I feel that the time has come to be as open and clear as possible about my beliefs. It is the only way I think I can deal with the climate in our society. I cannot march, I cannot donate huge amounts of money in support, I do not possess a public pulpit or any meaningful way to support social justice. What I can do is publicly state my beliefs and support for those who need allies.
Everyone has the same rights as a human. Period. There should be no distinction between race, ethnicity, creed, or gender. People who say that one is superior to another have issues with their own inadequacies.
Everyone has the right to define themselves. This includes gender and ethnicity. If someone chooses to be fluid in either gender or ethnicity, that is their right. My daughter who is Native American, African American and Caucasian was raised to define herself. She has the right to decide whether she will define as African American or biracial or any combination she chooses. She can change this definition day to day or hour to hour. It is her choice. Just as it is the choice of an individual to define themselves as one gender or none. It is their choice.
Everyone has the right to love who they choose. I support same sex marriage. I support hertoersexual marriage. If you love each other and are both consenting adults, then I believe that is your business, not the government’s or anyone’s church.
Everyone has the right to believe in a higher power whether that is a god, gods or their own conscience. Whatever they choose to as their compass for their morality.
Everyone has a right to evolve and change their opinions through their life. That does not mean they have to change to match your opinions. My own beliefs evolved through my life experiences, especially from being a parent. When my children asked a question I had to be able to explain my answer which led to me questioning my own beliefs. Secondly as my children attended college and were exposed to new perspectives, they shared what they learned with me. It helped me grown as a person and better understand what I did truly believe in.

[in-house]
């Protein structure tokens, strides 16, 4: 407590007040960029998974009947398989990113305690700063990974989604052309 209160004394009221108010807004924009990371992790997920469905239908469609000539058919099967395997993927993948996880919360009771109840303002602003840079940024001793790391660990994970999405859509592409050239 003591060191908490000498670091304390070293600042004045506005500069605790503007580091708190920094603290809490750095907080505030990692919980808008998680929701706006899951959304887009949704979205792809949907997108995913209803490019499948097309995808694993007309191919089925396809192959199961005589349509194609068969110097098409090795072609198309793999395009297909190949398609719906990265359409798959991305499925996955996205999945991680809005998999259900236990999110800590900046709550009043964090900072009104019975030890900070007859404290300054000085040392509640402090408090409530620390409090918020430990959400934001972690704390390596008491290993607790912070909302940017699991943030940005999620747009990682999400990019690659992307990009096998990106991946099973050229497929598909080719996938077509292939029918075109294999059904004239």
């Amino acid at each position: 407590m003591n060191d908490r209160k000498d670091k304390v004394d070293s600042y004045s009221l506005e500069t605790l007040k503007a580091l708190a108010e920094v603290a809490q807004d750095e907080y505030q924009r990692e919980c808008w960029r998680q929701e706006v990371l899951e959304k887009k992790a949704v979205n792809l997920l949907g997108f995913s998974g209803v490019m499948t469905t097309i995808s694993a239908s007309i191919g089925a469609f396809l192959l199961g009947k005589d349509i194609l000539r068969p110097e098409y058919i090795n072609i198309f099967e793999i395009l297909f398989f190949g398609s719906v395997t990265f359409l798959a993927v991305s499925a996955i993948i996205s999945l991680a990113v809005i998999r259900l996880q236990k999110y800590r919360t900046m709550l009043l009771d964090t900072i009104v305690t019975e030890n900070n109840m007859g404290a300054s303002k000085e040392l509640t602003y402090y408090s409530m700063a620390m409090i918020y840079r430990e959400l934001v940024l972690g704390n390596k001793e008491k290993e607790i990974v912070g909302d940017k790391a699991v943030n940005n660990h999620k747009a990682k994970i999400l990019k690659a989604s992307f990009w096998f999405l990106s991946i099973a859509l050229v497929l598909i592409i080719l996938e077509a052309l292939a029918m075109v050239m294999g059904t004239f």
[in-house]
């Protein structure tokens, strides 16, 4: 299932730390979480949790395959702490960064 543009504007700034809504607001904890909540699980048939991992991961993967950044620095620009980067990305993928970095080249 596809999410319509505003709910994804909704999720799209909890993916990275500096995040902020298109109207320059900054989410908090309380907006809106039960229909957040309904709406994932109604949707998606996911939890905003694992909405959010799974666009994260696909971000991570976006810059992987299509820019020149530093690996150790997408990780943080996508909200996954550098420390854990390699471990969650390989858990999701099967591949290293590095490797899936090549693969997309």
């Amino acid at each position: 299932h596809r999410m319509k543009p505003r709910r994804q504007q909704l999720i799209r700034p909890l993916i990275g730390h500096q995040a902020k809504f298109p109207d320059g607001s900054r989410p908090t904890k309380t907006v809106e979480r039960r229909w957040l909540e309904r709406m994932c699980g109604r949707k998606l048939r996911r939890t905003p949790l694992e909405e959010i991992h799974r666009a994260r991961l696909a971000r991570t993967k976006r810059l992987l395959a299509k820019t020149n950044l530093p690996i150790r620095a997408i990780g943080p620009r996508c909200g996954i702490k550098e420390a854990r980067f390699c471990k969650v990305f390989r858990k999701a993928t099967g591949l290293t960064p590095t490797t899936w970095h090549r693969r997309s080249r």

Everyone has a right to health care. There should not be a difference in coverage between physical and mental illnesses. People with chronic illness should be supported whether or not those illnesses are visible to others. Good healthcare should note just belong to the wealthy or to our law makers. Stigma towards addiction, mental illness or any illness should be eliminated. Without open discussion, awareness and research funding will not happen.
Everyone has a right to their own opinions but not from the consequences of how they choose to express those opinions. For example, I define myself as a Roman Catholic. How do I square my beliefs with those of the Catholic Church? I don’t. I do hope when the time comes my children can find a priest to give me a Catholic funeral Mass because that is important to me.
Finally I believe
Everyone has the potential to affect positive change. Everyone can do something to make each day better. Whether supporting a friend who is dealing with illness or lending your talent as a writer to helping job searchers develop resumes that work for them, small things can make a difference. For some, like me, that is all we have to give. For others with more talent or time or treasure, they can help
I have to believe that the people who have goodness will make life better for everyone. Currently, there’s a huge shitstorm raging. Getting through it is not going to be easy or quick. It has to start with those like me who enjoy white privilege acknowledging we have this privilege, and attempting to use it to aid those who do not. The first step in support is listening. We need to start today.
In Distant Lands
A Short History of the Crusades
Author Lars Brownworth
Narrated by Joe Barrett
Publication date July 11, 2017
Running time 8 hrs
Courtesy Tantor Media
I have never read anything directly about the crusades. Whenever I encountered them, they were the backstory or window dressing of another story. For example the legend of Robin Hood centers around Richard the Lionheart being held for ransom when returning from the third crusade. I knew there were several crusades but not exactly how many. I knew some of the main characters like Richard, Eleanor of Aquitaine when she was Queen of France, Saladin and Suleiman but I did not really know how they all fit together. I knew there was seriously messed up stuff involved like the Children’s Crusade and the crusaders sacking Constantinople, their own ally. In Distant Lands A Short History of the Crusades helped fill all those gaps in my knowledge of an incredibly complex subject that continues to have relevance even today.